Climatarian, flexitarian, veggie or vegan – what’s an eco-conscious person to choose?
In recent years January has had a re-brand as ‘Veganuary’ – the month in which hundreds of thousands of people pledge to avoid animal products in an effort to kickstart a vegan diet.
Increasingly, this is with environmental impact in mind. But for those not wishing to go fully vegan – or who’ve perhaps already fallen off the wagon – the ‘climatarian’ diet is another option.
This encourages you to choose lower-carbon options and keep environmental impact in mind, but you don’t have to abandon animal products altogether.
So is this a more pragmatic choice for many? And how different is it to a flexitarian diet? We’ve looked into the details to find out.
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What is the climatarian diet?
The climatarian diet was devised by not-for-profit organisation Climates Network CIC, which describes itself as being for people who want to take action on climate change in their daily life.
The diet has a list of foods that are ‘on the menu’ and ones to avoid, which it says can save a tonne of CO2 equivalents a year per person.
Foods that are allowed include pork, poultry, sustainable fish species, dairy products and eggs – as well as seasonal fruit, vegetables and plant foods.
Foods that are ‘off the menu’ include beef, lamb, goat, unsustainable fish, food that is air-flown and food grown in heated greenhouses.
It suggests further ways to reduce your food emissions, including:
- cutting down on meat overall and choosing high-welfare, organic and local meat where possible
- shopping carefully to avoid food waste
- choosing seasonal, local food.
It also advises ditching disposable cups, plates and cutlery and growing your own fruit and veg if you can.
Climatarian vs flexitarian
You might have already heard of ‘flexitarianism’, which is defined as someone who eats a largely vegetarian diet but occasionally eats meat or fish. It’s often a starting point for those looking to make their diet more sustainable.
This isn’t worlds away from the climatarian approach, but is a bit more loosely defined and less mindful of things such as the carbon footprint of your veg. It also doesn’t single out specific meats to avoid.
So far then, so sensible – we cover similar steps in our guide to five ways to a more eco-friendly diet. Could it also be better for your health (and easier to stick to)?
Is a plant-based diet healthier?
Generally speaking, what’s good for the planet is also good for you – for example, eating less meat (especially processed red meat) and eating more fruit, veg and wholegrains.
However, while replacing red meat in a chilli or shepherd’s pie with lentils and pulses will add to your 5-a-day and increase your fibre intake, replacing a beef burger with a plant-based substitute doesn’t offer the same benefits.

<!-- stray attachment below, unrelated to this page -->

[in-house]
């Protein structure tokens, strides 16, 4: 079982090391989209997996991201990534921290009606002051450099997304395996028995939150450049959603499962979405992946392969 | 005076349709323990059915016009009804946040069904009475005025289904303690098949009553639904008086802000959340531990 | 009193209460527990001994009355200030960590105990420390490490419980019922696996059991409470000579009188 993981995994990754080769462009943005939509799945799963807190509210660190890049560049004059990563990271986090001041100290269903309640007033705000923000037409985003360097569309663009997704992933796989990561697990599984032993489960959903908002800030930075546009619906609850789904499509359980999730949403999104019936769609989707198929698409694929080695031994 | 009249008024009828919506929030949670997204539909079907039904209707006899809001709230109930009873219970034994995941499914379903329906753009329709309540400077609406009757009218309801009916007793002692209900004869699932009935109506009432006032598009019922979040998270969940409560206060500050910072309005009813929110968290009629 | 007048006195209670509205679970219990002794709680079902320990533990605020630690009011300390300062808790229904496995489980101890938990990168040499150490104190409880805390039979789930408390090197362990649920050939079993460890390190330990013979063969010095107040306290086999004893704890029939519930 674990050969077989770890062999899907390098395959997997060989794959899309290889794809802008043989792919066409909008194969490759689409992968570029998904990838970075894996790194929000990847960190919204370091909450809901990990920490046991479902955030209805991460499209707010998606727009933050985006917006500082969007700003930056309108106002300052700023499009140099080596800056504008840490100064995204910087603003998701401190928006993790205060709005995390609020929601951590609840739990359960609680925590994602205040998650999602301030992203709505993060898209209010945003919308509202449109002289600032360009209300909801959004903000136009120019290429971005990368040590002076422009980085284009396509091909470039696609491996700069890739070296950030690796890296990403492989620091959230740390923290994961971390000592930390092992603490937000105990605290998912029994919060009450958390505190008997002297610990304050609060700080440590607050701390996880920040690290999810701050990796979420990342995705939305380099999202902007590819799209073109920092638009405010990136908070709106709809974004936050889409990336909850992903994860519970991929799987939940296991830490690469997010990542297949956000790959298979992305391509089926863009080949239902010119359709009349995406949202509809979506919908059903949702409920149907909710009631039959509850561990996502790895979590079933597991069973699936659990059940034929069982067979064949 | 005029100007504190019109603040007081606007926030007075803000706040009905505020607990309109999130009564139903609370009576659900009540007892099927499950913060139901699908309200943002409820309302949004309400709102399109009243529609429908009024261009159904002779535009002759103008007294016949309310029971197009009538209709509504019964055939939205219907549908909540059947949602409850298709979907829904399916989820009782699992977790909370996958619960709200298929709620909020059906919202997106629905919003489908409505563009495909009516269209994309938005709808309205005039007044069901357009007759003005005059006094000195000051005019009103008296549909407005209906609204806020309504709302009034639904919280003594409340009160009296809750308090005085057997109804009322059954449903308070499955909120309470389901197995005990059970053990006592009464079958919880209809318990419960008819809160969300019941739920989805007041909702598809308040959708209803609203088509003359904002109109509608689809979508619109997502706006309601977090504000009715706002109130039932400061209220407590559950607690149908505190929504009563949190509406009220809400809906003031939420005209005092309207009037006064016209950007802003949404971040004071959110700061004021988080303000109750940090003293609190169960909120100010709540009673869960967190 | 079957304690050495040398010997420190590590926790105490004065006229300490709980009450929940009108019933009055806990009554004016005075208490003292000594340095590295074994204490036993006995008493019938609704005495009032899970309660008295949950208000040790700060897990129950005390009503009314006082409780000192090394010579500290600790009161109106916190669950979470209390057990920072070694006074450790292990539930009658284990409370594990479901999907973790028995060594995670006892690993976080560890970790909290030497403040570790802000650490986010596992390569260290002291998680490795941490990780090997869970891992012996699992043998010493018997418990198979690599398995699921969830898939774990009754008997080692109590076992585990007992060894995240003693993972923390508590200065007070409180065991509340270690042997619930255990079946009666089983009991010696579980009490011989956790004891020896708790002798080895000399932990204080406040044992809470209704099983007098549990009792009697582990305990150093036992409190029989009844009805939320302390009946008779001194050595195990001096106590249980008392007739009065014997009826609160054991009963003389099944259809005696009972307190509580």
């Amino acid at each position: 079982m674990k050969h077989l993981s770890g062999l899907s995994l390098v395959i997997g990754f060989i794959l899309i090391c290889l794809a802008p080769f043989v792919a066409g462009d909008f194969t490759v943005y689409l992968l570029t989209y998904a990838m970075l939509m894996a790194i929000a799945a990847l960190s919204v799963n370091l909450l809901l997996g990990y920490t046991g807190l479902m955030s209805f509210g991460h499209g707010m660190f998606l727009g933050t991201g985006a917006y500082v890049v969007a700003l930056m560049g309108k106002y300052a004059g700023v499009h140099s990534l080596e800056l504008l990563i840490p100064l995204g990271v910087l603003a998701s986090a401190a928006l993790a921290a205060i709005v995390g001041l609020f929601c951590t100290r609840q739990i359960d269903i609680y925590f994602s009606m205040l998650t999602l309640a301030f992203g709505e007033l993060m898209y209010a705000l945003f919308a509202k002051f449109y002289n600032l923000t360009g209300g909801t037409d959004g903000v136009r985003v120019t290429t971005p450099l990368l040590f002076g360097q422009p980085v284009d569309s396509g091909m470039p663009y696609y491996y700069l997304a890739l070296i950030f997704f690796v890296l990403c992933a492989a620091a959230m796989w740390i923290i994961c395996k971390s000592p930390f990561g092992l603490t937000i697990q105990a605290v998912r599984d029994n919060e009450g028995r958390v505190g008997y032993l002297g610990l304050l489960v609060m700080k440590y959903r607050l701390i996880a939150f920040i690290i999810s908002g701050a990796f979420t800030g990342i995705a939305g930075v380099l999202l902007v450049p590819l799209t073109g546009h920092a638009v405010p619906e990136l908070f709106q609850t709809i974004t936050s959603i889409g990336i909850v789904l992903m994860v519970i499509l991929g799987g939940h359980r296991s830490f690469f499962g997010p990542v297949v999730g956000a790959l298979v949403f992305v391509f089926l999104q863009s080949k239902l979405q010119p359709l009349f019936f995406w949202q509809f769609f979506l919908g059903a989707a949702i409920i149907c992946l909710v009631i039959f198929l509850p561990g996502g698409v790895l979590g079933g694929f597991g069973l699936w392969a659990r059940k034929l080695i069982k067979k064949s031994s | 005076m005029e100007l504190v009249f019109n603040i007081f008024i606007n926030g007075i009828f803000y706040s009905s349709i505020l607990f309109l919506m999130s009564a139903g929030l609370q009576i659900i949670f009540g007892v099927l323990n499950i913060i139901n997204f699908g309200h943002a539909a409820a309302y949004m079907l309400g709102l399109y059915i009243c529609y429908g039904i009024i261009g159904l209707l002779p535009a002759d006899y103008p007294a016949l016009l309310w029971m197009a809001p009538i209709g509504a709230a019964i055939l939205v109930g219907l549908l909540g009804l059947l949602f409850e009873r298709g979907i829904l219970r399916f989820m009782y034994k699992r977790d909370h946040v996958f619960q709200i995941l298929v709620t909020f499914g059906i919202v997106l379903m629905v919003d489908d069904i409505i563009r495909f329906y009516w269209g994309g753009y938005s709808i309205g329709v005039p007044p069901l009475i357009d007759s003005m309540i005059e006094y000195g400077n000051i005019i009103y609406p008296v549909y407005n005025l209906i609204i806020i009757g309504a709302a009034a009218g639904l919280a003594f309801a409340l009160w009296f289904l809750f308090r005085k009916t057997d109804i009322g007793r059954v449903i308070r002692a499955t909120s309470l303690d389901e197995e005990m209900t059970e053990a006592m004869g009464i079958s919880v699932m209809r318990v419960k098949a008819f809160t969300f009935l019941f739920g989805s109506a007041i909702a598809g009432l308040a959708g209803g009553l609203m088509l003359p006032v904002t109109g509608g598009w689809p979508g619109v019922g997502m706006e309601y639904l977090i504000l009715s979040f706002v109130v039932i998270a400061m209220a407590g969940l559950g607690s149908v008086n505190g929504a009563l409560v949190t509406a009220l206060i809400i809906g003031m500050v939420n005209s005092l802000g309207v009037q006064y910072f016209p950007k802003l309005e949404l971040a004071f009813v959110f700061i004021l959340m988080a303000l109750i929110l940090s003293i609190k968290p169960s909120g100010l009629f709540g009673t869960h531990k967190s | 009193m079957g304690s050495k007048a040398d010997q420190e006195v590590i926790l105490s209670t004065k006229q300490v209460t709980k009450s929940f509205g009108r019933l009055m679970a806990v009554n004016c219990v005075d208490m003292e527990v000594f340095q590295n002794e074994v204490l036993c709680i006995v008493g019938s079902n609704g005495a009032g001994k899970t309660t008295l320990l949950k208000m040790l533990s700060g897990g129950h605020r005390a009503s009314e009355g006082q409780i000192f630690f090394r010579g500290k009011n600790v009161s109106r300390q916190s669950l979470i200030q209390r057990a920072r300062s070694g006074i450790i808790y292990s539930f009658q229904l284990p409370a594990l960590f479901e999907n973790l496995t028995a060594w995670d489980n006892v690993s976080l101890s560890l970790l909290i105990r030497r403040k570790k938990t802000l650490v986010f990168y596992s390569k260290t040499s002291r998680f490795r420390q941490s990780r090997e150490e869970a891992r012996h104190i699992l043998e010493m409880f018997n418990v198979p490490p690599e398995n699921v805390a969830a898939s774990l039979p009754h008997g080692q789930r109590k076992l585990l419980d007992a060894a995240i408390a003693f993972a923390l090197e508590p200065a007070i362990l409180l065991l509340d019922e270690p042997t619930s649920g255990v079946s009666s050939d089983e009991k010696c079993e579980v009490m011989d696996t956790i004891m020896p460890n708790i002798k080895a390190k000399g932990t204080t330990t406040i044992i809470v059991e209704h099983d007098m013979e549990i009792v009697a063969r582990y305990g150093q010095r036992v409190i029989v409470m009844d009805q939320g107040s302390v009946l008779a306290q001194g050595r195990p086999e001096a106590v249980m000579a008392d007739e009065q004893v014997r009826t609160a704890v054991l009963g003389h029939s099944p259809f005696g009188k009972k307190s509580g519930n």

Foods labelled as plant-based or vegan tend to have a ‘health halo’ – people assume they’re healthier than they are. But our research has shown that plant-based burgers can contain more calories, fat and salt than a beef burger.
And vegan cake is still cake. It doesn’t mean these foods can’t be enjoyed, but it’s worth recognising they’re not automatically healthier.
See our guide to plant-based meat alternatives for more on the nutritional and environmental credentials of vegan and veggie options such as tofu, seitan, jackfruit and meat-imitating burgers and sausages.
The dairy dilemma
The climatarian diet puts dairy products on the ‘allowed’ list. But we’re often told to reduce our dairy intake due to the impact of emissions from cows and ruminants.
Our research has shown plant milks aren’t necessarily healthier or better for the environment.
Other than soya milk, most plant milks are lower in protein than cow’s milk. They also don’t contain the same nutrients, for example calcium, vitamin B12 and iodine (unless fortified).
Most plant milks do have a lower carbon footprint compared with cow’s milk, but they don’t do as well when looking at other environmental aspects, such as water usage – and it varies depending on what type you choose.
For example, almonds need a lot of water to grow, and the increase in demand for coconut milk has been blamed for deforestation and loss of biodiversity.
There may not be a clear-cut case for a complete swap, but cutting back on dairy intake is a pragmatic option that falls within the scope of a climatarian approach.
Less risk of nutrient deficiencies
Certain vitamins and minerals are predominantly found in foods of animal origin. If you’re following a strict vegan diet, this can put you at risk of deficiencies.
It’s important to be aware of this as some of these nutrients are vital for our health, such as calcium, zinc, iodine and vitamin B12.
Anyone following a vegan diet needs to plan their meals carefully to ensure these nutrients are included in sufficient amounts, and consider taking supplements to top up intakes.
Adopting a climatarian or flexitarian approach means there’s less risk here, as it’s less restrictive.
For those adapting their diet for environmental reasons, it also means you can still include some of the foods you enjoy.
Making changes to your diet that really stick can be challenging, and it’s often easier to make small, incremental changes rather than overhauling your diet in one go.
So all in all, it’s worth giving the climatarian approach a try.
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